He added that another of their guidelines is "Duty to Intervene." He explained, "if someone was doing something wrong and there were other officers there, the other officers had a duty to intervene, meaning to try to change what that officer was doing."
Wexler said in the case of a person behaving erratically, officers should be trained to slow down the situation, keep a safe distance, and above all, communicate as clearly as they can with the suspect.
Wexler himself was inspired, in part, by UK police departments, who usually have to respond to incidents without using deadly force. In Scotland, fewer than 2% of the country's 17,000 officers are armed.
As part of the process, PERF took 25 police chiefs from the United States to Scotland to learn de-escalation techniques.
Scottish officers have to rely on their communications skills, tactical defense skills, and typically non-lethal equipment such as a baton, chemical spray, and handcuffs.
"They step back, and then they start talking and communicating, because they don't have a gun. In the United States, if someone pulls out a knife, the first thing a police officer will do was reach for his gun and aim it at the person. There's a big difference in approach," he said.
In addition to impairment or mental illness, a suspect may also have other disabilities that officers have not been trained to handle appropriately.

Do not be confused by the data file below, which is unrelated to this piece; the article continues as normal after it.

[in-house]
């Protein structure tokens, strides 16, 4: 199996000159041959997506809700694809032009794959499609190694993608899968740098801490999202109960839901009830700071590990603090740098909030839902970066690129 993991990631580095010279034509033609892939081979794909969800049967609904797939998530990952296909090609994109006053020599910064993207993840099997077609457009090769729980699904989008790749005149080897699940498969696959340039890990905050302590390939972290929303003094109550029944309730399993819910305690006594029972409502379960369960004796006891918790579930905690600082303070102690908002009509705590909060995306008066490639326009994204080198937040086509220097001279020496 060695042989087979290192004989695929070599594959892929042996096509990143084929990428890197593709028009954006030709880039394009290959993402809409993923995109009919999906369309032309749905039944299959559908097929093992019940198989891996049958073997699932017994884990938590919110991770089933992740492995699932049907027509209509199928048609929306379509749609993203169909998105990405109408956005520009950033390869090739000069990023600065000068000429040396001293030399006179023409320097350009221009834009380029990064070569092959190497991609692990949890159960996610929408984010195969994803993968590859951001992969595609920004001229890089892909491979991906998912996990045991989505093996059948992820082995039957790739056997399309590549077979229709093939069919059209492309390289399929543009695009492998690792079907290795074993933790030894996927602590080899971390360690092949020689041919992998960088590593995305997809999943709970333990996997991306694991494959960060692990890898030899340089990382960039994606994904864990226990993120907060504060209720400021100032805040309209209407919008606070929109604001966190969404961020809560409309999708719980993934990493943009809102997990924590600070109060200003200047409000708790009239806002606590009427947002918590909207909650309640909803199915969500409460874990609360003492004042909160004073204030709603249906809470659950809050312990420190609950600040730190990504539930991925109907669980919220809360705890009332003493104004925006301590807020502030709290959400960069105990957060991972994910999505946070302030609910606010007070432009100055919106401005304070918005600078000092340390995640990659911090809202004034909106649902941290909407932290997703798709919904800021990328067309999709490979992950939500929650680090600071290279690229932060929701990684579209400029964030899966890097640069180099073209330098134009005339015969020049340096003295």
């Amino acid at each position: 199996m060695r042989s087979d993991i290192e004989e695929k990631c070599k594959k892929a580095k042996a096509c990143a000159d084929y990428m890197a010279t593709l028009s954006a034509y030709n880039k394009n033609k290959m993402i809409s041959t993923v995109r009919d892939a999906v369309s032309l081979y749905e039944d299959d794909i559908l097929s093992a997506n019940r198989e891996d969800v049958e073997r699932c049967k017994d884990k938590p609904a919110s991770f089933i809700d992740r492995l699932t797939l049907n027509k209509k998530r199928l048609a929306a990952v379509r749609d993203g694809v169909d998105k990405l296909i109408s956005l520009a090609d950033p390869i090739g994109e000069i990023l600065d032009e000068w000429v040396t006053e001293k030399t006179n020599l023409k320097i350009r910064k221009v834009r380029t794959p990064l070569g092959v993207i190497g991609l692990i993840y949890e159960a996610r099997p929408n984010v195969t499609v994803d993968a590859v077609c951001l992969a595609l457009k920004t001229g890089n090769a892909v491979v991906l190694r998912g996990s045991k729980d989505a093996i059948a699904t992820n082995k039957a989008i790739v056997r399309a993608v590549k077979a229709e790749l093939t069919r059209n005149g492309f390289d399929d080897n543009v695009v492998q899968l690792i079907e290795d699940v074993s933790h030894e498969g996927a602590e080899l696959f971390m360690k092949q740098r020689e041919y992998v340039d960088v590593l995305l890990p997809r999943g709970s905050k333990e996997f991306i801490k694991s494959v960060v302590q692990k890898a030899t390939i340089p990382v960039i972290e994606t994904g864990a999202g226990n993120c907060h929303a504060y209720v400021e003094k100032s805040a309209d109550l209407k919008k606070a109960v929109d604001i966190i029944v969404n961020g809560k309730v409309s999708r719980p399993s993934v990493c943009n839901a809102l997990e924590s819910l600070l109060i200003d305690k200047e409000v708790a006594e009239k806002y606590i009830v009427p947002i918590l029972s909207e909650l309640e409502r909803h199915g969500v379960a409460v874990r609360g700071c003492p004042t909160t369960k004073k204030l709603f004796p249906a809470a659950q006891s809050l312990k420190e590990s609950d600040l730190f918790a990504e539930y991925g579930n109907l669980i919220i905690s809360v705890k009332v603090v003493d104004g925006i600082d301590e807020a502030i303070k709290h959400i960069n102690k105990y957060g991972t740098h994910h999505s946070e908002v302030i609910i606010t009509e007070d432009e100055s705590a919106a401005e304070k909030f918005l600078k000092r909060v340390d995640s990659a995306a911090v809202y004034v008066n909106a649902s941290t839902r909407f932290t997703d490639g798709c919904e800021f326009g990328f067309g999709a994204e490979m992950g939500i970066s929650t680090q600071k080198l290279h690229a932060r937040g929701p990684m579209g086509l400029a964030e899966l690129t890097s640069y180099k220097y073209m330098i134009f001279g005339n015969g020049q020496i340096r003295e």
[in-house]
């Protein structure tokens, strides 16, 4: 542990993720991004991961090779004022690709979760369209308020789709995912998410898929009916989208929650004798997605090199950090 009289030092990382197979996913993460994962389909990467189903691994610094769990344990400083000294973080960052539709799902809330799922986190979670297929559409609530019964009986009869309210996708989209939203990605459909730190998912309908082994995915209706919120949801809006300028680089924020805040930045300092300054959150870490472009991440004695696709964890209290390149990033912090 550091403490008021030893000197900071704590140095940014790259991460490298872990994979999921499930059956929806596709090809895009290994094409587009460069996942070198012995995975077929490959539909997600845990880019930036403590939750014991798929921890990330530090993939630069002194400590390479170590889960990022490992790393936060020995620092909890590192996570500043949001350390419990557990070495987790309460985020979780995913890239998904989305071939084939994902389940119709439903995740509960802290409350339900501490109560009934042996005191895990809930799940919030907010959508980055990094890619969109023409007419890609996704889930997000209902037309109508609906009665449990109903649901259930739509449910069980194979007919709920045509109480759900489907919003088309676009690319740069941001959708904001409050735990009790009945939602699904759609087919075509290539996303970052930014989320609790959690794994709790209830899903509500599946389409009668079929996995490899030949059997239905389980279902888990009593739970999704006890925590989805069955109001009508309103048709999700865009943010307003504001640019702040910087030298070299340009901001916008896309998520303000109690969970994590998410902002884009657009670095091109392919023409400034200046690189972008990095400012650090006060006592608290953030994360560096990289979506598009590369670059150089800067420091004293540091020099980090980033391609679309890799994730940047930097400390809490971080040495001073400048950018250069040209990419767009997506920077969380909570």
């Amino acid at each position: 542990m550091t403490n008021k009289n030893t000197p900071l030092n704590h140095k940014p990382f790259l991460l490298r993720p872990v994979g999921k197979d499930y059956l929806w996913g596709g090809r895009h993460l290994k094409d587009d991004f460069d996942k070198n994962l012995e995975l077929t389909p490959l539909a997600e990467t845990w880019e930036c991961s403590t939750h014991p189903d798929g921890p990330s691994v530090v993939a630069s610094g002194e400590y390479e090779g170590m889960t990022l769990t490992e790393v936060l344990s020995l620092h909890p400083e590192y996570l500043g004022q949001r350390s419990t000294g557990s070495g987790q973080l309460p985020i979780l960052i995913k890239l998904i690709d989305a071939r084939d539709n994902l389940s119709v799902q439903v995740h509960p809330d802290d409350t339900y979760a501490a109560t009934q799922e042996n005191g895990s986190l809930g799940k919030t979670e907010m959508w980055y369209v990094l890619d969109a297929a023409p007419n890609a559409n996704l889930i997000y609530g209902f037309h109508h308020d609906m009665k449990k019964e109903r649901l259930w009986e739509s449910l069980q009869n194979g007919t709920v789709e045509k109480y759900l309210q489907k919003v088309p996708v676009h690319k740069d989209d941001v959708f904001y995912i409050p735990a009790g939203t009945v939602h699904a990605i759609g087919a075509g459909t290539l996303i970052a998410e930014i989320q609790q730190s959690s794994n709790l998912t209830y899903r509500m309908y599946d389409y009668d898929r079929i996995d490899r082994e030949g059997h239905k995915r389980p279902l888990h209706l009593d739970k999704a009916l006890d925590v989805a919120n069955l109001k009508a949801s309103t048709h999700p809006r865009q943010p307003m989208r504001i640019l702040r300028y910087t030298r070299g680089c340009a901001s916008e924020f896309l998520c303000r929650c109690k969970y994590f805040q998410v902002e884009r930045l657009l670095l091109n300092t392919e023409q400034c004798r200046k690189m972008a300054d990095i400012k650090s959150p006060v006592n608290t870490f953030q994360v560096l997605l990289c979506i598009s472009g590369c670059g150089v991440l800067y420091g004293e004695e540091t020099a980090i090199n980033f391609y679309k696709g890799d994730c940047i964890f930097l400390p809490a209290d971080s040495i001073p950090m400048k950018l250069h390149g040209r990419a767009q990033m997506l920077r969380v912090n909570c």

In 2013, a man with Down syndrome named Ethan Saylor died of injuries sustained after three off-duty sheriff deputies forcibly removed him from a Maryland movie theater when he tried to enter without a ticket.
The report recommends that police departments coordinate with local mental health professionals to train officers on how to engage with people with disabilities.
PERF's 2016 report contains many evidence-based recommendations to reduce the number of people killed by police, and the number of officers killed in the line of duty.
For example, the report recommends a ban on police shooting at moving vehicles unless the suspect is using deadly force from the vehicle- a move which greatly reduced the deaths of both suspects and officers in New York City after it was implemented in 1972. Cities like Boston, Chicago, Cincinnati, Denver, Philadelphia, and Washington D.C. have since adopted similar policies.
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In crafting the original report, PERF consulted with hundreds of police chiefs over the course of two years, and looked at countless case studies and reports to put together their findings and then their training program.
PERF also consulted with Cardinal Timothy Dolan of New York- who was at that time the chair of the U.S. bishops' Committee on Pro-Life Activities- as well as with Cardinal Blase Cupich of Chicago, who lent his support in helping the group's training programs for the Chicago Police Department.
Wexler said Cardinal Dolan was particularly supportive of the language of "sanctity of life" in the report. Over the years, he said, "I've gotten some really wonderful feedback about the sanctity of human life."
The report emphasized that most officers involved in controversial use-of-force incidents should not be faulted, because their actions reflected the training they received.
One of the biggest problems in changing the culture of policing is the patchwork of 18,000 police departments all across the country, each with its own training for officers.
"There are no national guidelines on de-escalation," Wexler said.